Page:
After years of diligently serving downtown Vancouver, Canada Post knew they needed to upgrade their work in the area by the early 2010s. While their Vancouver Parcel Delivery Centre and Vancouver Mail Processing Plant had kept up with the times for a while, they were not large or efficient enough to deal with the latest changes in consumer demand. As a result, Canada Post chose to retire those facilities completely and create a whole new state-of-the-art replacement facility, which would be known as the Pacific Processing Centre.
Worth $200 million and covering 65,032 m2 (700,000 ft2), this massive facility was designed to meet an increase in processing levels. As part of that, it was given the latest technology and strategically positioned to be close to the Vancouver International Airport in Richmond so that it could manage more mail than the previous facilities. That would allow it to process up to four million pieces of mail daily and handle at least a third of Canada’s inbound mail. This location also ensured the facility could capitalize on the growth in e-commerce and even accommodate the Canada Border Services Agency when they needed to conduct mail inspections.
It would be a significant improvement to Canada Post’s overall service. But to remain that way consistently for years to come, the new facility’s concrete structure would need to be able to withstand heavy abrasion from high-traffic areas, including the spaces for mail sorting, truck traffic, and exterior building aprons. Without that ability, the facility’s concrete would likely wear down quickly enough that Canada Post would have to close it down frequently for repairs or replacement work, which would hinder the quality of Canada Post’s service.
There were a few solutions out there that Canada Post could use to potentially treat their concrete durability concern.
The most traditional choices would be dry shake hardeners and liquid hardeners, but their use wouldn’t offer much quality assurance. After all, dry shake hardeners come with a time-consuming application process that requires multiple passes and has a limited time frame. That makes their application highly error-prone. For instance, if they’re applied too early, bleed water can get trapped in the concrete and the concrete’s surface can delaminate. And if they’re applied too late, they’re harder to work into the concrete at the correct dosage. Meanwhile, while somewhat easier to apply, liquid hardeners don’t leave a strong lasting impact. After application, they tend to penetrate the concrete within several millimeters or less than an inch of the material’s surface, leaving the concrete without protection once that top layer has worn away.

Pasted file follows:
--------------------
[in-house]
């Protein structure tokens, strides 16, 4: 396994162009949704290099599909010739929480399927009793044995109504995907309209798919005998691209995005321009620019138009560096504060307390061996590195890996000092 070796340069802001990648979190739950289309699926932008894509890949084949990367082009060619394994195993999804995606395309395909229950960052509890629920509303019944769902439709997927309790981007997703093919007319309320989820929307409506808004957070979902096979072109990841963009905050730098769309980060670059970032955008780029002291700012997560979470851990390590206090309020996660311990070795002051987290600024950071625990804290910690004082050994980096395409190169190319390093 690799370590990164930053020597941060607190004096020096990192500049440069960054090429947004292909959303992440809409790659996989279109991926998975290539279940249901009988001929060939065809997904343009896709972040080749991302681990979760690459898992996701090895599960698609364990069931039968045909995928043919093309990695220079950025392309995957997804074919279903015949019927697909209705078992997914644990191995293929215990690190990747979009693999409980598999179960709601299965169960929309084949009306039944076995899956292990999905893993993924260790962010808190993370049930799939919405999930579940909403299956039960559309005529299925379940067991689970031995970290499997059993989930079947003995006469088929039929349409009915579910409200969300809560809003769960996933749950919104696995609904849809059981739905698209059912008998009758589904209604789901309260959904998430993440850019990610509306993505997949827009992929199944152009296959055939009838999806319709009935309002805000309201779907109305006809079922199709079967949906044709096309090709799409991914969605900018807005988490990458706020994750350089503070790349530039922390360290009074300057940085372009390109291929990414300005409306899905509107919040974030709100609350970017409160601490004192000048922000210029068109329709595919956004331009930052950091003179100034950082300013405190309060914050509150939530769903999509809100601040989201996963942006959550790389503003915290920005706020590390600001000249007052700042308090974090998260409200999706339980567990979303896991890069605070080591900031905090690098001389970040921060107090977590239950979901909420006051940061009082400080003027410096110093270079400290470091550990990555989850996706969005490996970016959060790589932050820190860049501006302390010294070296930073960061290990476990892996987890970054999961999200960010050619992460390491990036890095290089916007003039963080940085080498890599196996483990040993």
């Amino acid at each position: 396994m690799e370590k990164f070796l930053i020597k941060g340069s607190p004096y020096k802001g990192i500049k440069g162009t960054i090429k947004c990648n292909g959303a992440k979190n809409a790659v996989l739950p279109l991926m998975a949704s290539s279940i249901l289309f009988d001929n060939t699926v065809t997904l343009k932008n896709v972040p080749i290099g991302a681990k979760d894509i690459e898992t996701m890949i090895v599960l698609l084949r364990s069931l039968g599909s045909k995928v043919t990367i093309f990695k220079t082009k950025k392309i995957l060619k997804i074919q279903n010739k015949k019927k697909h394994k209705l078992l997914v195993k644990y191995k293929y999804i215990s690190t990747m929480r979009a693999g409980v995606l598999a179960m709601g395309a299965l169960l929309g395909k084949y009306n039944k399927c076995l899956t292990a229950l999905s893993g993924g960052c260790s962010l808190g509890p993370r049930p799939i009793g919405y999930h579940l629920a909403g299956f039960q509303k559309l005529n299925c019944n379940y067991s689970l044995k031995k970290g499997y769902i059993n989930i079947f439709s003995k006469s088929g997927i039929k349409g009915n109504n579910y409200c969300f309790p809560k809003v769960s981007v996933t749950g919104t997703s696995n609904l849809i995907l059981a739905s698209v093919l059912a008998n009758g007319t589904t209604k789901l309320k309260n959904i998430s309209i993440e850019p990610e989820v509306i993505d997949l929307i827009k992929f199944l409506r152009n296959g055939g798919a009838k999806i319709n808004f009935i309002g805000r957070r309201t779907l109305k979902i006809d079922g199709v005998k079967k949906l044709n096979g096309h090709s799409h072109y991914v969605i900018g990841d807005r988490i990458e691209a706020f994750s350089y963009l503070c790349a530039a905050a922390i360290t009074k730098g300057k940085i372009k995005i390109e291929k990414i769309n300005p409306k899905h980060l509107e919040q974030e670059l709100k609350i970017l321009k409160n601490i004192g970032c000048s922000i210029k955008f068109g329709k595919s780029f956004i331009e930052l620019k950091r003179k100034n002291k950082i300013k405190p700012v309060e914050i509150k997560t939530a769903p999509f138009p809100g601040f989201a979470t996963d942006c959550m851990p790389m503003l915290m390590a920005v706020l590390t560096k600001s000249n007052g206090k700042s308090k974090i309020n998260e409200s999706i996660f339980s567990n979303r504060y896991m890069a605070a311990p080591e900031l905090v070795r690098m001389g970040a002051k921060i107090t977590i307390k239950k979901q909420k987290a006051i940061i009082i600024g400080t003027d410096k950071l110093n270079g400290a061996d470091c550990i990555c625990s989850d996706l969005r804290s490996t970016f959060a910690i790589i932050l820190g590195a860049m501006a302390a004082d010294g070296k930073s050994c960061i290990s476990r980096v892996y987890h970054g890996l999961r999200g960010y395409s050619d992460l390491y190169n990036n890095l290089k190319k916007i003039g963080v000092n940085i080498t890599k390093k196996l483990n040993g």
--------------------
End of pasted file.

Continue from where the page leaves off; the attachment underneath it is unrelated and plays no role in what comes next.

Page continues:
In short, neither dry shake hardeners nor liquid hardeners could produce results that would mitigate repair or replacement work for the concrete of Canada Post’s new facility. Canada Post would instead have to turn to a more innovative solution: Hard-Cem, an award-winning concrete hardening admixture.
As an admixture, Hard-Cem already simplified the application process. Unlike the multiple passes that dry shake hardeners required, workers would only need to do one step: add Hard-Cem into the concrete mix during batching. From there, the admixture would be able to impart its deformation-resistant metal-mineral microstructure to the whole mix, which would help support the typically weaker microstructure of the cement paste in the mix. All of which was proven under ASTM C627 and ASTM C779 testing methods by reputable third-party companies, such as AMEC Earth & Environmental and Braun Intertec Corp., to at least double the wear life of the concrete despite the impact of heavy abrasive forces. Due to this increased resistance, the concrete would require fewer repair and replacement sessions, reducing the chances of the center closing and even lowering its lifetime carbon footprint, making it more resilient and sustainable.
Such resiliency was perfect for Canada Post’s Pacific Processing Centre and led the postal company’s construction team to use 8,750 m3 (309,003 ft3) of Hard-Cem concrete in all the flatwork for the mail sorting, truck traffic, and exterior building apron spaces. The end results have left Canada Post with a top-quality processing center that has LEED Silver certification and still stands today.
Admixture for Abrasion and Erosion Resistance Unlike post-applied surface treatments that delaminate over time, or high-strength concrete that’s prone to curling and cracking, Hard-Cem integral admixture significantly reduces replacement and repair requirements and more than doubles the concrete’s wear life — lowering its embodied carbon footprint over its lifetime.